Accountants, lawyers, financial advisers and other professional advisors to issuers welcomed a June 13, 2011 decision by the U.S. Supreme Court finding that a "maker" of a false statement for purposes of a private action under Rule 10b-5 under the Securities Exchange Act is the person or entity with the ultimate authority over the statement.
The Court's ruling in Janus Capital Group, Inc. v. First Derivative Traders reversed a Fourth Circuit decision finding that a registered investment adviser of mutual funds that had drafted allegedly false and misleading statements in prospectuses disseminated by the adviser had "made" the misleading statements.
The Court found that without ultimate control over the statement, including its content and whether and how to communicate it, the adviser could suggest what to say, but could not "make" the statement for purposes of private actions under Rule 10b-5. Preparing and publishing a statement on behalf of another does not make one a maker of the statement.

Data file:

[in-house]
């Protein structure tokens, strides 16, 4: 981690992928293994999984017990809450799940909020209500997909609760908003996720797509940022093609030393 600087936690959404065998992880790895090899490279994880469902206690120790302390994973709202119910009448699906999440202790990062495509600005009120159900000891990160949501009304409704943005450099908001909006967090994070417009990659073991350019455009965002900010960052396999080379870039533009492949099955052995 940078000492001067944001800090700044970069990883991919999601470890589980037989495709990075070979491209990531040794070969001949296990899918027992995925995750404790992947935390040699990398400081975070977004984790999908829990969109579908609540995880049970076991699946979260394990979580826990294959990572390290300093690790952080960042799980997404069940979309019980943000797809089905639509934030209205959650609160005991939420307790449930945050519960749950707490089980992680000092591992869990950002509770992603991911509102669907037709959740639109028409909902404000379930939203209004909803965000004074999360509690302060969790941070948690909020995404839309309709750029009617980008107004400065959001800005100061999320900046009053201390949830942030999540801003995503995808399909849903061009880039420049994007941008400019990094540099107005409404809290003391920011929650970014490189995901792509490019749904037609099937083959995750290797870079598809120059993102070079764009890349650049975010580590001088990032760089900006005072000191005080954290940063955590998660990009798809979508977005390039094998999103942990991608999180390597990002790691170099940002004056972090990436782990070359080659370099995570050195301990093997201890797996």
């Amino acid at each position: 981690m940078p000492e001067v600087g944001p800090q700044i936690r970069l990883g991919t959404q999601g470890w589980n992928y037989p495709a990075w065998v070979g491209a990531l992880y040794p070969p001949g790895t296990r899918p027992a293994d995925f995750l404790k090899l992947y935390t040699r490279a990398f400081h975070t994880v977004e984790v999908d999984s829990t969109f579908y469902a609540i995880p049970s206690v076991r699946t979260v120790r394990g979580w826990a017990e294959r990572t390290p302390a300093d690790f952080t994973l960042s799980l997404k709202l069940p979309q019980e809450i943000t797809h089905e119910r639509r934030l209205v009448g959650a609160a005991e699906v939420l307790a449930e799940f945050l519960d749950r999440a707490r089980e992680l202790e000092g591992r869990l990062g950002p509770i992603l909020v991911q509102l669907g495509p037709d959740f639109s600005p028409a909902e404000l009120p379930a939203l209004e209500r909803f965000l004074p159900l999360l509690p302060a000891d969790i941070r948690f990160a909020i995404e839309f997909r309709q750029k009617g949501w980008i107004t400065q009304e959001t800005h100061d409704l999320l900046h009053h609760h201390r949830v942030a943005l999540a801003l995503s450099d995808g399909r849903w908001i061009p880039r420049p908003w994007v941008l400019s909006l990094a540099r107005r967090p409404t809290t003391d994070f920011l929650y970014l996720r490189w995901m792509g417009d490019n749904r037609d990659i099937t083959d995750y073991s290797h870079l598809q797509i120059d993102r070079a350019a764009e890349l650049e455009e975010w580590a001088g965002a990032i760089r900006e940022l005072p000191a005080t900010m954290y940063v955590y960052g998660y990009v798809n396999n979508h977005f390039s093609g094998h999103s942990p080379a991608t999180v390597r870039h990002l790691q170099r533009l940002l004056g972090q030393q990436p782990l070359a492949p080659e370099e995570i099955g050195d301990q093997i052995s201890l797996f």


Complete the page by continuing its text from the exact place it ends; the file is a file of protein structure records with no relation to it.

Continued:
The ruling provides better certainty in the securities markets by clarifying who are the proper defendants in private Rule 10b-5 class actions. As a result of this ruling, combined with previous Supreme Court rulings that prohibited aiding and abetting cases against third parties who did not make any misleading public statements, those providing services to issuers, including lawyers, accountants, bankers, financial and investment advisers, may remain subject to SEC actions but will no longer generally be subject to private Rule 10b-5 lawsuits.© Lowndes, Drosdick, Doster, Kantor & Reed, PA, 2013. All rights reserved.